Two bad ideas that I have discussed here recently were turned around yesterday.
- Antonio Brown learned that he would not be allowed to play football in 2019 unless he used the new “certified” helmet. Instead of doubling down on his threat to retire, he said he would join the Raiders and get to work.
- The NCAA had been getting hammered on multiple fronts over the so-called Rich Paul Rule for agents who might represent collegiate athletes. Since it was never any real skin off their collective noses who might perform agent services for players, the NCAA chose to cut their losses and rescinded the allegedly racially biased part of that rule.
So, things should be quiet on those two fronts for a while. However, I cannot say that the NCAA is going to have an upbeat week ahead because as smart as they were to change that silly rule about agents, they stepped in a huge steaming pile of excrement with another decision. You could almost say that the NCAA – the organization that promotes the student-athlete concept – has just taken a stand in favor of academic fraud. Let me explain…
Recall several years ago that it was discovered that UNC put its student-athletes in some courses that did not ever meet as a class and basically required no work. To the surprise of no one, it was also discovered that said student-athletes always got high grades in those courses giving them acceptable “progress toward a degree” and an inflated GPA to maintain eligibility. Those student-athletes were defrauded; in exchange for their participation in the revenue sports that pay for the UNC Athletic Department activities, they were on scholarship and promised an opportunity to get a college degree. Well, that degree would be a humongous sham if in fact the courses were content-free. And if the courses never met and required next to no work on the part of the student – – or the professors I might add – – those degrees were a sham.
When all that came to light, UNC took a lot of heat and deservedly so. The NCAA huffed and puffed and established a Blue-Ribbon Commission headed up by Condoleezza Rice to make recommendations as to what should be done. That august body focused on a significant loophole in the NCAA rules regarding academic fraud; that rule leaves to the individual member schools the authority to determine what constitutes academic fraud and what does not. The Commission demonstrated its acumen by recognizing that this is the fox watching the hen house and recommended a change. That was in 2017.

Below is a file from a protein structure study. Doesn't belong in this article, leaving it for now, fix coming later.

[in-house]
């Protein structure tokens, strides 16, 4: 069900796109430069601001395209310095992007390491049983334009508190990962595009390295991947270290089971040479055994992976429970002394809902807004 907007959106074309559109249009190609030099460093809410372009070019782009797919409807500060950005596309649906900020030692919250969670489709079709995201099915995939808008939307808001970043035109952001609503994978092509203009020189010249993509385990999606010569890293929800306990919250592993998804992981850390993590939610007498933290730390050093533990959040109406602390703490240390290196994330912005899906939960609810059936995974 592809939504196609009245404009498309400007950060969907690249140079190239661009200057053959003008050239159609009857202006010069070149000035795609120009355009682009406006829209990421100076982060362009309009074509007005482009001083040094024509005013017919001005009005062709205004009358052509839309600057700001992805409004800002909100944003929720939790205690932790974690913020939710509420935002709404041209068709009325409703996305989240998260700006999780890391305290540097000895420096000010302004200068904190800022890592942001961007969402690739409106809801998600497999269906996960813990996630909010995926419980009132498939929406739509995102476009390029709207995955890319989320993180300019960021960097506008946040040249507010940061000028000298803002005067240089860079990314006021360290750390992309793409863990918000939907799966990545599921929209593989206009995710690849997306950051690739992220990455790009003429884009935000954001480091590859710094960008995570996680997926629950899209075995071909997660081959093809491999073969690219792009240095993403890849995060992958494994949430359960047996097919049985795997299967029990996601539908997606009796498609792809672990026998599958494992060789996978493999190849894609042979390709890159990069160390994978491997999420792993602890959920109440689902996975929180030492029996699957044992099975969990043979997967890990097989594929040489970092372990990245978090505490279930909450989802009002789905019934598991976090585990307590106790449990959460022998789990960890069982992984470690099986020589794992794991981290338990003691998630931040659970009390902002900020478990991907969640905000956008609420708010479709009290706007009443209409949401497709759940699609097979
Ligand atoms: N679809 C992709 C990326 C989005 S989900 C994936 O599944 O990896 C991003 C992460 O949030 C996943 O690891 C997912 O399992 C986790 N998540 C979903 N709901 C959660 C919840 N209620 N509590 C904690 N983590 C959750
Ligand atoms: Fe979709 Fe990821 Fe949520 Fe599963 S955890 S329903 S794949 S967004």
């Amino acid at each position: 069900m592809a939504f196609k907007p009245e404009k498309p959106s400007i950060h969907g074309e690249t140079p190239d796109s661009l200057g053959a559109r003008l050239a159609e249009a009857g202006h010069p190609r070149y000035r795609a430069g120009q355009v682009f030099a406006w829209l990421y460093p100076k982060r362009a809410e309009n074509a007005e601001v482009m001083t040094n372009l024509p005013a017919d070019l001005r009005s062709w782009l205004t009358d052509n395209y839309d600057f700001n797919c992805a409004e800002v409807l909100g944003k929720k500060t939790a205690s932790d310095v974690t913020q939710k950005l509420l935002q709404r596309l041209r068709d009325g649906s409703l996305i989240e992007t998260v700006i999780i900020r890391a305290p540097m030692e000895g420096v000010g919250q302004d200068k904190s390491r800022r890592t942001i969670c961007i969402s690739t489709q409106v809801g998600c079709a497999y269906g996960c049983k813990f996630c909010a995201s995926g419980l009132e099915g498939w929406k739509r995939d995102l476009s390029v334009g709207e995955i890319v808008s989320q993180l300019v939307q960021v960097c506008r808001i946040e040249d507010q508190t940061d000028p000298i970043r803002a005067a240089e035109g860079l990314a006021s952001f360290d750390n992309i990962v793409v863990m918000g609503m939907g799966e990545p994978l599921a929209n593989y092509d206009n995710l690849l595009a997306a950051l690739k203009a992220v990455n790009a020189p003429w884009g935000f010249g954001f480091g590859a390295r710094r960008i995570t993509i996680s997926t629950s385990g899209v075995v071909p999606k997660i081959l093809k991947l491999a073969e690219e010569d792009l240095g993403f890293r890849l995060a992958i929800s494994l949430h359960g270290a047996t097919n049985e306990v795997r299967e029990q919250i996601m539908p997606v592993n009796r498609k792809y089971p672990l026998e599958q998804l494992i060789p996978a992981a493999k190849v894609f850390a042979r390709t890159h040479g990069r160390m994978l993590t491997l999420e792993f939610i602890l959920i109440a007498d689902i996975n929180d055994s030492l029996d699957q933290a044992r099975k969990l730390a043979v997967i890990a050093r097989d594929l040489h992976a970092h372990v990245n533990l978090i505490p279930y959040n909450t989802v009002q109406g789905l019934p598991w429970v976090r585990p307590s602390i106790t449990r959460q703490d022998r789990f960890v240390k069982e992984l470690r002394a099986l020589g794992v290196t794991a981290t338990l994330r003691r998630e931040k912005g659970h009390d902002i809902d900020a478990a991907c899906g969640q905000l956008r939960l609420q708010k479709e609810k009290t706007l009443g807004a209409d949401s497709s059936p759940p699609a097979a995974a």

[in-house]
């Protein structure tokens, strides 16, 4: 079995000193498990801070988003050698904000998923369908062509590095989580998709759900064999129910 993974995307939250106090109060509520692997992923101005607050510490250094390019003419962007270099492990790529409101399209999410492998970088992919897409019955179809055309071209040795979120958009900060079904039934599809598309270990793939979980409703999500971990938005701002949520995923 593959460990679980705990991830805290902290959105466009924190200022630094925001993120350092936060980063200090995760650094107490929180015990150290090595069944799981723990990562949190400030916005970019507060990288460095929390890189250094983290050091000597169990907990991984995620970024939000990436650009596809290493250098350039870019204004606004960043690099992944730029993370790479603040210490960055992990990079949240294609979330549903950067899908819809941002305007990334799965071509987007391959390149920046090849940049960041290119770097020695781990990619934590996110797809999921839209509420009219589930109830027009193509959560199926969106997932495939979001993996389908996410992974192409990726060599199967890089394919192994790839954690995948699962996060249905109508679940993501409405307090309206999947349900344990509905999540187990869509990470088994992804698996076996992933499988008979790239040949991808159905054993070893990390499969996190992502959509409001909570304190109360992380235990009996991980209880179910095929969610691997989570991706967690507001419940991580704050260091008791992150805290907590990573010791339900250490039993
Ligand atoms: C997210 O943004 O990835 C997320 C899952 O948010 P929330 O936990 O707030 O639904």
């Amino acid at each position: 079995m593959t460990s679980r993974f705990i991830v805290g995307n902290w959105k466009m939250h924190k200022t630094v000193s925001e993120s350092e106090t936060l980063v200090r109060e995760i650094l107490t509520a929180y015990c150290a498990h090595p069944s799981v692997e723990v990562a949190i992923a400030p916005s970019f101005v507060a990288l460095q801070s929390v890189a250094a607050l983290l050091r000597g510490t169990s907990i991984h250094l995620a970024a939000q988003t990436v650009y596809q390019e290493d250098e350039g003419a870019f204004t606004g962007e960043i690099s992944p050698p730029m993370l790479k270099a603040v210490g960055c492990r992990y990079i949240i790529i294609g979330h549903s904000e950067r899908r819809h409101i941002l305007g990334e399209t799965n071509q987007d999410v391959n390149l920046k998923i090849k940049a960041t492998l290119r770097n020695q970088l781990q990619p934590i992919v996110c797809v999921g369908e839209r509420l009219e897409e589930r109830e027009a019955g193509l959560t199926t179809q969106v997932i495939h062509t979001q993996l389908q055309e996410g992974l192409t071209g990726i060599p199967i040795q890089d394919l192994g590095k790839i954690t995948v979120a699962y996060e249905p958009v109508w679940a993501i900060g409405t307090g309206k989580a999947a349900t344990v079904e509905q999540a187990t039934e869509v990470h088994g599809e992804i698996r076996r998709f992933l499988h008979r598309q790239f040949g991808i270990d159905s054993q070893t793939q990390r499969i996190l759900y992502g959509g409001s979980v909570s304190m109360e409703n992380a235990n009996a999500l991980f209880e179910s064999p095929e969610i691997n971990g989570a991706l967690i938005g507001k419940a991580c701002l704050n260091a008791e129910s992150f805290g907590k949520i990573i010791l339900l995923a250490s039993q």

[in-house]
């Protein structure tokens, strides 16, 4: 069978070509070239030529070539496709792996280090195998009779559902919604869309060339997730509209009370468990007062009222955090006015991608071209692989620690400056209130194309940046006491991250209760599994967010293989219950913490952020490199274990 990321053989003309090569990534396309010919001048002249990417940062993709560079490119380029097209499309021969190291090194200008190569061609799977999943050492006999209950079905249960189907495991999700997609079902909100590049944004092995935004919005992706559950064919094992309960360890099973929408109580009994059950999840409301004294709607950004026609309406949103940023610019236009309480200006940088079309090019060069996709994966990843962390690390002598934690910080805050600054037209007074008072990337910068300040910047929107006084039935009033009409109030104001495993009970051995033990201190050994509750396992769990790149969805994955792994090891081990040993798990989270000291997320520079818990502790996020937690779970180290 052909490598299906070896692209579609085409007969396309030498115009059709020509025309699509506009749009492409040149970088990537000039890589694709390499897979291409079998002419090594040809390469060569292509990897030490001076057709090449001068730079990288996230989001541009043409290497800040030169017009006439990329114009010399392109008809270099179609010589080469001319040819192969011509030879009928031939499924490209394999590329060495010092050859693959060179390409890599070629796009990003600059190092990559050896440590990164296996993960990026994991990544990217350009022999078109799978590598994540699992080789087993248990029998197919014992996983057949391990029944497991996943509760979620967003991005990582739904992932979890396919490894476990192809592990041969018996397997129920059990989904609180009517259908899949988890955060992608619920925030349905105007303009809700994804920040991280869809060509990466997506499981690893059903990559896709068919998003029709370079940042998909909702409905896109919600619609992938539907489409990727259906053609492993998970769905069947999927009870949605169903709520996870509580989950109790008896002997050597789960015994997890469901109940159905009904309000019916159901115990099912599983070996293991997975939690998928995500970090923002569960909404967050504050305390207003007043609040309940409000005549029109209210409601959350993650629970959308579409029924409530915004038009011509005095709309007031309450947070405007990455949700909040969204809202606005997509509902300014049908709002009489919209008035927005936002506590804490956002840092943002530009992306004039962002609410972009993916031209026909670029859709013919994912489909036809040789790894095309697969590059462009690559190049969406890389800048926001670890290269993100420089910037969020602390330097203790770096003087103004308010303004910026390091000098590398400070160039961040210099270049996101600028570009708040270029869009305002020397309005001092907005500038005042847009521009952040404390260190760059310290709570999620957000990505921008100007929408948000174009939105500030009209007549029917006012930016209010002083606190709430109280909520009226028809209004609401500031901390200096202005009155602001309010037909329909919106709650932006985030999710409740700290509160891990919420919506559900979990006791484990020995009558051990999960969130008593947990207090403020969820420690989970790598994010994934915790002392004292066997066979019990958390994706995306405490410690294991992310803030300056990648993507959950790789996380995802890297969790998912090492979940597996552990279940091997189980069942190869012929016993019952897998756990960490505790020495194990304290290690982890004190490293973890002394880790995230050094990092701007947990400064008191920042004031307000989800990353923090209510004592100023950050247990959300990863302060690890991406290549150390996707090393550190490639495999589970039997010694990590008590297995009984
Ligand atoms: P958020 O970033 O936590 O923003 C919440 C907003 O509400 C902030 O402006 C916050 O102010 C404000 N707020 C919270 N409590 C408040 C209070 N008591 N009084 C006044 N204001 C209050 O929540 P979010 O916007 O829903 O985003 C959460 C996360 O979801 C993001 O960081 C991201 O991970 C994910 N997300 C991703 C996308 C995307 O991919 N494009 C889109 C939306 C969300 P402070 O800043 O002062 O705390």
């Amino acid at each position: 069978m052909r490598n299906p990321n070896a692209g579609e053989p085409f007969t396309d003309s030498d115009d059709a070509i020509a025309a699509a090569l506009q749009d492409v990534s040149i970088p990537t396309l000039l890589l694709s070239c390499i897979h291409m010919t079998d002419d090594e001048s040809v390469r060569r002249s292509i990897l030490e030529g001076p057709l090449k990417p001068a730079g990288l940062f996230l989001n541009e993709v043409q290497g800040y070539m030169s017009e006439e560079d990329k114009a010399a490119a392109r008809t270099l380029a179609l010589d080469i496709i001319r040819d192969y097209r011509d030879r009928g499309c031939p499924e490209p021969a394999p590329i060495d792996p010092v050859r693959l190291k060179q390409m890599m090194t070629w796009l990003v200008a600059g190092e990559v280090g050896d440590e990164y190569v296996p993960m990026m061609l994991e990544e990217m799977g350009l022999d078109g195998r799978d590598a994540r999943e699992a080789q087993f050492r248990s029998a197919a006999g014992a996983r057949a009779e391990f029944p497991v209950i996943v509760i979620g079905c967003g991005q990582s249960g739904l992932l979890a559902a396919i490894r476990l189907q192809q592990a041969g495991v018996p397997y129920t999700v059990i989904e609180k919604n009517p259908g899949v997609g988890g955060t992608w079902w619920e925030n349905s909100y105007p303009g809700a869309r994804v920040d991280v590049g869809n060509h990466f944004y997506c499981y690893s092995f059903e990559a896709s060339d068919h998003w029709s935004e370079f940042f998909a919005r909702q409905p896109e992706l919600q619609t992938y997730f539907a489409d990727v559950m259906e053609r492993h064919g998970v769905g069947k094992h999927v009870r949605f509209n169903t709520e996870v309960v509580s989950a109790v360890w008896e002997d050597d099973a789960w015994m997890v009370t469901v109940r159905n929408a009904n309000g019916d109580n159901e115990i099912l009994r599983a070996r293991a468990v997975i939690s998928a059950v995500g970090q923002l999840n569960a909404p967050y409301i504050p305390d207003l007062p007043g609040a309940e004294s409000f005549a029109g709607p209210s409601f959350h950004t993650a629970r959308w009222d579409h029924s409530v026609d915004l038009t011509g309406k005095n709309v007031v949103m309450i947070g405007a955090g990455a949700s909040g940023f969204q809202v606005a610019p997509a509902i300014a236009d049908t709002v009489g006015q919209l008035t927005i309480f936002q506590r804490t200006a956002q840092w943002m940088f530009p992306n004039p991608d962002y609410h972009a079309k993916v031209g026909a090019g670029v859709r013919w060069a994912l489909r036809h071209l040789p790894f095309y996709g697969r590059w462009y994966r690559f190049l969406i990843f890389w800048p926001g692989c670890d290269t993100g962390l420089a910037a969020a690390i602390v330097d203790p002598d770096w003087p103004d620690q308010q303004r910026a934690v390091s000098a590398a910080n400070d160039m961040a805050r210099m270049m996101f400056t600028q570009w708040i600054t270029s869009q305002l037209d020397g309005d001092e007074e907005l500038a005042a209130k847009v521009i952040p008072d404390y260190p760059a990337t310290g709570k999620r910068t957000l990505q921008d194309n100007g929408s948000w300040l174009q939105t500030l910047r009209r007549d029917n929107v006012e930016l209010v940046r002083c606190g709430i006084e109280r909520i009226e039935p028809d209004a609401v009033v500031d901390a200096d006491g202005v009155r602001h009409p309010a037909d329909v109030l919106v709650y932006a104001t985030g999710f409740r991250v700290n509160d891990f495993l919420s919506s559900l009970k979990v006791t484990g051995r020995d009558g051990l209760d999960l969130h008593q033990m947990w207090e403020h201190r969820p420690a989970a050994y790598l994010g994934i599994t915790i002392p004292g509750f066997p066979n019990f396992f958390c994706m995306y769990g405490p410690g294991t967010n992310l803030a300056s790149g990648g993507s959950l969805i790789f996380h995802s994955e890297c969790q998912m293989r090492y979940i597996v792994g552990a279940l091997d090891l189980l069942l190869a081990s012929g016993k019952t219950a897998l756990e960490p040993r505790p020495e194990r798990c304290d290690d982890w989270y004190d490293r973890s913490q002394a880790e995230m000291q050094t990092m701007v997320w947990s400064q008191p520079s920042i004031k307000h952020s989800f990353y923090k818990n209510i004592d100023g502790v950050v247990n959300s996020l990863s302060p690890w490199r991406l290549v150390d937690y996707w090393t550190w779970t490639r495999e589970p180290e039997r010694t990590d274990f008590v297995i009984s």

Moving with the speed and grace of a glacier, the NCAA took that recommendation and punted. Call that rule the Moon River Rule because it has a hole in it a mile wide; that Moon River Rule will be left as is and schools can once again do what UNC did for a couple of decades until the sham courses were brought to light. Well done, NCAA overseers. I swear those folks could not find their way out of a porta potty even if you gave them a map, a compass and a lighted pathway to the door.
Academics took a backseat to athletics in this instance; that is hardly the first time that has occurred, but one might like to think that such happenings would be spread out in time and be episodic. Well, if that is the case, we ought to have a long dry spell coming because there is another similar situation ongoing at the high school level in Michigan. In this case, a student-athlete is being punished for living up to the “student” part of that descriptor and taking too many advanced courses. Honestly, I could not make up anything that bizarre.
Abdur-Rahmaan Yaseen is a wide-receiver at Walled Lake High School; he has been heavily recruited and has committed to go to Northwestern. He has been ruled ineligible by the Michigan High School Athletic Association (MHSAA) and his school is appealing that ruling on Yaseen’s behalf. Here is the Cliff Notes version of the problem:
- He has been ruled to have used up his eligibility despite being in his fourth year of high school.
- He had been home-schooled prior to enrolling at Walled Lake High School and he took plenty of courses that were above his grade level. His success in those courses caused the MHSAA to reclassify him as a sophomore when he entered the ninth grade; and therefore, they believe he has spent his eligibility in three seasons at Walled Lake.
- The MHSAA has already denied a first appeal in this case and the high school has embarked on a second level appeal.
- Yaseen will leave high school in January to enroll early at Northwestern. You can infer from that intention and the willingness of Northwestern to have him enrolled at that time that he is a good student.
The Detroit News broke this story; here is a link to that report. If you had to attach a headline to this story, here is what I would suggest:
- No Good Deed Goes Unpunished
Finally, with the NCAA standing aside to allow colleges to police themselves with regard to academic fraud and failure to live up to the fundamental purpose of a college/university juxtaposed with a high school kid being declared ineligible to play football because he took too many advanced courses and passed them, it is time to turn to The Official Dictionary of Sarcasm for a closing item today:
“Education: Sumthing that ewsed tu one tyme be valewed in the U.S. of Amurica, butt now iz not so mutch annymor.”
But don’t get me wrong, I love sports………